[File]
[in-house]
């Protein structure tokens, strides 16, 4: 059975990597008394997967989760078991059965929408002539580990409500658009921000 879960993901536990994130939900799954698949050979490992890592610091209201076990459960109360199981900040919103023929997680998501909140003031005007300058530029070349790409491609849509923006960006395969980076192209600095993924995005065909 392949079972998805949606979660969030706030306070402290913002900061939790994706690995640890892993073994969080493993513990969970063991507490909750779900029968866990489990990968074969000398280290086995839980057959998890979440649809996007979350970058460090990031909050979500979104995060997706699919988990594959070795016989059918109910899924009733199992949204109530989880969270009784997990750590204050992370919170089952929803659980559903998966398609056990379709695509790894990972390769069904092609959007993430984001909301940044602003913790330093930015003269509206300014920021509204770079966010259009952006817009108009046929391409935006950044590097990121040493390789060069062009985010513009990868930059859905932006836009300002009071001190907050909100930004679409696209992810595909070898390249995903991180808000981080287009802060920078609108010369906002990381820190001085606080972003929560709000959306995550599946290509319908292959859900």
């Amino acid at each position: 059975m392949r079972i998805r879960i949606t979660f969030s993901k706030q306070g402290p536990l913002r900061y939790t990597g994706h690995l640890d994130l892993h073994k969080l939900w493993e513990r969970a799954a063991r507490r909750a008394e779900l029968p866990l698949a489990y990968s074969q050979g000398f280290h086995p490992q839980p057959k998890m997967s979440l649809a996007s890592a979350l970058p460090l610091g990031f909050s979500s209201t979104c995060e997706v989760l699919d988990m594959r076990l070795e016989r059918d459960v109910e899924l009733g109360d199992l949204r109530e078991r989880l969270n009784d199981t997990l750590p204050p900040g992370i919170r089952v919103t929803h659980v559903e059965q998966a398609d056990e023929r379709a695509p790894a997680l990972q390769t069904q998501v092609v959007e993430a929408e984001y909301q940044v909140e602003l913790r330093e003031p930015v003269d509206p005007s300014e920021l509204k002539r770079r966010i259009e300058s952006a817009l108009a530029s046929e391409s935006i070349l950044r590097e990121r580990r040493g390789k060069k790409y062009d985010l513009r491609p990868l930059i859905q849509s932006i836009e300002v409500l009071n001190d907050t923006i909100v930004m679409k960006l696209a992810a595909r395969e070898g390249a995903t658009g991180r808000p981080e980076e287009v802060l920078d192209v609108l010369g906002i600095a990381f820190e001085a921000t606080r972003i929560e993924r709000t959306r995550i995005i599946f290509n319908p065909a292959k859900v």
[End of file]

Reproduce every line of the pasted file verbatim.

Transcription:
[in-house]
């Protein structure tokens, strides 16, 4: 059975990597008394997967989760078991059965929408002539580990409500658009921000 879960993901536990994130939900799954698949050979490992890592610091209201076990459960109360199981900040919103023929997680998501909140003031005007300058530029070349790409491609849509923006960006395969980076192209600095993924995005065909 392949079972998805949606979660969030706030306070402290913002900061939790994706690995640890892993073994969080493993513990969970063991507490909750779900029968866990489990990968074969000398280290086995839980057959998890979440649809996007979350970058460090990031909050979500979104995060997706699919988990594959070795016989059918109910899924009733199992949204109530989880969270009784997990750590204050992370919170089952929803659980559903998966398609056990379709695509790894990972390769069904092609959007993430984001909301940044602003913790330093930015003269509206300014920021509204770079966010259009952006817009108009046929391409935006950044590097990121040493390789060069062009985010513009990868930059859905932006836009300002009071001190907050909100930004679409696209992810595909070898390249995903991180808000981080287009802060920078609108010369906002990381820190001085606080972003929560709000959306995550599946290509319908292959859900």
């Amino acid at each position: 059975m392949r079972i998805r879960i949606t979660f969030s993901k706030q306070g402290p536990l913002r900061y939790t990597g994706h690995l640890d994130l892993h073994k969080l939900w493993e513990r969970a799954a063991r507490r909750a008394e779900l029968p866990l698949a489990y990968s074969q050979g000398f280290h086995p490992q839980p057959k998890m997967s979440l649809a996007s890592a979350l970058p460090l610091g990031f909050s979500s209201t979104c995060e997706v989760l699919d988990m594959r076990l070795e016989r059918d459960v109910e899924l009733g109360d199992l949204r109530e078991r989880l969270n009784d199981t997990l750590p204050p900040g992370i919170r089952v919103t929803h659980v559903e059965q998966a398609d056990e023929r379709a695509p790894a997680l990972q390769t069904q998501v092609v959007e993430a929408e984001y909301q940044v909140e602003l913790r330093e003031p930015v003269d509206p005007s300014e920021l509204k002539r770079r966010i259009e300058s952006a817009l108009a530029s046929e391409s935006i070349l950044r590097e990121r580990r040493g390789k060069k790409y062009d985010l513009r491609p990868l930059i859905q849509s932006i836009e300002v409500l009071n001190d907050t923006i909100v930004m679409k960006l696209a992810a595909r395969e070898g390249a995903t658009g991180r808000p981080e980076e287009v802060l920078d192209v609108l010369g906002i600095a990381f820190e001085a921000t606080r972003i929560e993924r709000t959306r995550i995005i599946f290509n319908p065909a292959k859900v």